By Peter Gelderloos
Reposted from counterpunch.org
This week, my mind is with the sixteen Canadians who will be transported between their maximum security jail cells and the court to determine whether they will be held in prison until trial or released on extremely restrictive bail conditions.
They are accused of organizing the protests against the elite G20 summit of world leaders that took place in Toronto at the end of June. At these protests, thousands of people took to the streets in opposition to specific policies of these twenty leading world governments or in negation of the global political and economic system in its entirety.
Protestors enacted their disagreement and outrage in a variety of ways that included protest, counterinformation, and property destruction targeting the summit security forces and several major corporations. In all, over 1000 people were arrested during three days of protest, many of them detained based on their appearance, put in cages, sexually harassed or assaulted, injured, denied food, water, legal and medical attention, and otherwise abused.
Of those thousand plus detainees, these sixteen are facing the heaviest charges, accused of conspiracy as the supposed ringleaders of the mayhem. Some of them were arrested in early morning raids, forced half-naked out of bed at gunpoint, assembled on their lawns and handcuffed in the pre-dawn darkness, and hauled off to jail. Others were picked up while biking or walking around town, sometimes by plainclothes cops making lightning grabs, a tactic perfected by the Stalinist police (the cops are internationalists, you see, and their methods for control travel across borders with much greater ease than they allow the rest of us).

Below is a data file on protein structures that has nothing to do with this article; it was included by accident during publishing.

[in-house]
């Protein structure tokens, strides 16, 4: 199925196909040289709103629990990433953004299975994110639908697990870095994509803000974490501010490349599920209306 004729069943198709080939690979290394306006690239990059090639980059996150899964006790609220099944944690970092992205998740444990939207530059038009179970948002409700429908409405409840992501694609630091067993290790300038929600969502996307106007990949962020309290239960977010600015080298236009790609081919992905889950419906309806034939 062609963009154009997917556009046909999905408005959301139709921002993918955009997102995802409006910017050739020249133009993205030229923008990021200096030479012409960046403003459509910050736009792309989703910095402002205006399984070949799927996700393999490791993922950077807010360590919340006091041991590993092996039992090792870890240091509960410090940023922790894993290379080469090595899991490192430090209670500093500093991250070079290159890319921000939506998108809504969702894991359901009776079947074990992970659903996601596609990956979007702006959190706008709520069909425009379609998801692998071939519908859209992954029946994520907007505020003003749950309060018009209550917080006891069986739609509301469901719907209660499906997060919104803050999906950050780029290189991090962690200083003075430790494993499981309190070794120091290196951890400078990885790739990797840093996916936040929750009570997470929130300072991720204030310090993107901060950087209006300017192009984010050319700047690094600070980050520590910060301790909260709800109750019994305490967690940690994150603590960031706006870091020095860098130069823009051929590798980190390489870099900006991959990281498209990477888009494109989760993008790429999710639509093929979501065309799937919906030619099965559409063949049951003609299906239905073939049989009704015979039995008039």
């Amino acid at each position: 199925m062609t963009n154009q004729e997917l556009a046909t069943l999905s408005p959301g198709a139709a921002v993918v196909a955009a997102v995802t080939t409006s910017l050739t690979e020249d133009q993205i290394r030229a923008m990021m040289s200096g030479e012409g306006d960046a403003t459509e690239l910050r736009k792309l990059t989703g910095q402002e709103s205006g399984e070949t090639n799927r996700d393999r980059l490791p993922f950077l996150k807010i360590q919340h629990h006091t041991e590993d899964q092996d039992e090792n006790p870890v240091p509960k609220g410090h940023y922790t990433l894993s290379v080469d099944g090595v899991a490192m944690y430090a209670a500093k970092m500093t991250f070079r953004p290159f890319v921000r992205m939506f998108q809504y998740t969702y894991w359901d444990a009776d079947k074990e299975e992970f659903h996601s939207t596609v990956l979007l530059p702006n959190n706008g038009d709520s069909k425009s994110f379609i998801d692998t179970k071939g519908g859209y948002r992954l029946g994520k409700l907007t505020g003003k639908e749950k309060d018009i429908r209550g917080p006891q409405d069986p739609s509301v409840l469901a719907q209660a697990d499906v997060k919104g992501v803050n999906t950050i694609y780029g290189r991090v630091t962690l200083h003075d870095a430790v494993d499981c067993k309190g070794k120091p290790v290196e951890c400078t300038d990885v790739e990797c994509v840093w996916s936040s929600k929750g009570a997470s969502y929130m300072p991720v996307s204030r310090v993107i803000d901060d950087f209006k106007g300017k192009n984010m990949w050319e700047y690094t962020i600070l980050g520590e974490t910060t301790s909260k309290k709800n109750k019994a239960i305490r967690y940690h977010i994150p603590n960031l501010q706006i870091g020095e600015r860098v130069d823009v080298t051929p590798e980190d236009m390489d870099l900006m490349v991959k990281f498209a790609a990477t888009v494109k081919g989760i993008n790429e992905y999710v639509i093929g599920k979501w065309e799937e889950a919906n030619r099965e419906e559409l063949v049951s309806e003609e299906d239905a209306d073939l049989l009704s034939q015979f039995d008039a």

None of this should be surprising. Powerful men in suits convening to discuss world problems; heavily armed police kicking down a door and sticking a gun in your face—this is the most ordinary juxtaposition imaginable in a democratic society. The G20, just like the G8 and just like the International Monetary Fund or World Trade Organization and just like capitalism as a whole, is an act of exclusion, and when the stakes are this high, exclusion is always a violent thing.
The governments that compose the G20, like all governments everywhere, base their power on forcibly excluding anyone else from making decisions that affect their lives. When the G20 convene to talk about global warming or financial crises—problems which they largely created, which they profit from immensely, and which they will escape the worst effects of—they are not making decisions in any positive sense, so much as preventing all the rest of us from addressing teose problems Unfortunately, the policies of the G20, and the tactical question of the protests against it, generally appear as separate issues in the progressive alternative media.